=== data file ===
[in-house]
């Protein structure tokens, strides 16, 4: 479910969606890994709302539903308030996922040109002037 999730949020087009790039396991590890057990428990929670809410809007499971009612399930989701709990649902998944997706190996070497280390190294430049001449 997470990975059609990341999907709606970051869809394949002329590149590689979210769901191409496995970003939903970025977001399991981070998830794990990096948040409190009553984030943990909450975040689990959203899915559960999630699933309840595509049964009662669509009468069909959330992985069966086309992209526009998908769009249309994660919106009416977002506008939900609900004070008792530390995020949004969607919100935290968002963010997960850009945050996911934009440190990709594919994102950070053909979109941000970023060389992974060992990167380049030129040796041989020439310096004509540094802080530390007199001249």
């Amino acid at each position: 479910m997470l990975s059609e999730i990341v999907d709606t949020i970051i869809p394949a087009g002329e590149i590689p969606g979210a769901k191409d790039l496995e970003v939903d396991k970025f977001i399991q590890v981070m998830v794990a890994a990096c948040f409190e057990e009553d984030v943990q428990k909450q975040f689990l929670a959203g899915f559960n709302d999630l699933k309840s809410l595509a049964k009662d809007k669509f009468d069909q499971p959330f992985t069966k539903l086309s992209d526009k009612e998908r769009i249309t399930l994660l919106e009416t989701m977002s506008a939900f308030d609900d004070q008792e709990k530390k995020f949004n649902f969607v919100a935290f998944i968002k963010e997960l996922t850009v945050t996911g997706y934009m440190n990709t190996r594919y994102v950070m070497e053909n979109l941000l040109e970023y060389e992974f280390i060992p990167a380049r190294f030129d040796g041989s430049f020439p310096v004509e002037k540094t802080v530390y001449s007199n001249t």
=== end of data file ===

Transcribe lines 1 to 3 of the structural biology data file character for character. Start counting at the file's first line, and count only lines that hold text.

[in-house]
């Protein structure tokens, strides 16, 4: 479910969606890994709302539903308030996922040109002037 999730949020087009790039396991590890057990428990929670809410809007499971009612399930989701709990649902998944997706190996070497280390190294430049001449 997470990975059609990341999907709606970051869809394949002329590149590689979210769901191409496995970003939903970025977001399991981070998830794990990096948040409190009553984030943990909450975040689990959203899915559960999630699933309840595509049964009662669509009468069909959330992985069966086309992209526009998908769009249309994660919106009416977002506008939900609900004070008792530390995020949004969607919100935290968002963010997960850009945050996911934009440190990709594919994102950070053909979109941000970023060389992974060992990167380049030129040796041989020439310096004509540094802080530390007199001249």
């Amino acid at each position: 479910m997470l990975s059609e999730i990341v999907d709606t949020i970051i869809p394949a087009g002329e590149i590689p969606g979210a769901k191409d790039l496995e970003v939903d396991k970025f977001i399991q590890v981070m998830v794990a890994a990096c948040f409190e057990e009553d984030v943990q428990k909450q975040f689990l929670a959203g899915f559960n709302d999630l699933k309840s809410l595509a049964k009662d809007k669509f009468d069909q499971p959330f992985t069966k539903l086309s992209d526009k009612e998908r769009i249309t399930l994660l919106e009416t989701m977002s506008a939900f308030d609900d004070q008792e709990k530390k995020f949004n649902f969607v919100a935290f998944i968002k963010e997960l996922t850009v945050t996911g997706y934009m440190n990709t190996r594919y994102v950070m070497e053909n979109l941000l040109e970023y060389e992974f280390i060992p990167a380049r190294f030129d040796g041989s430049f020439p310096v004509e002037k540094t802080v530390y001449s007199n001249t």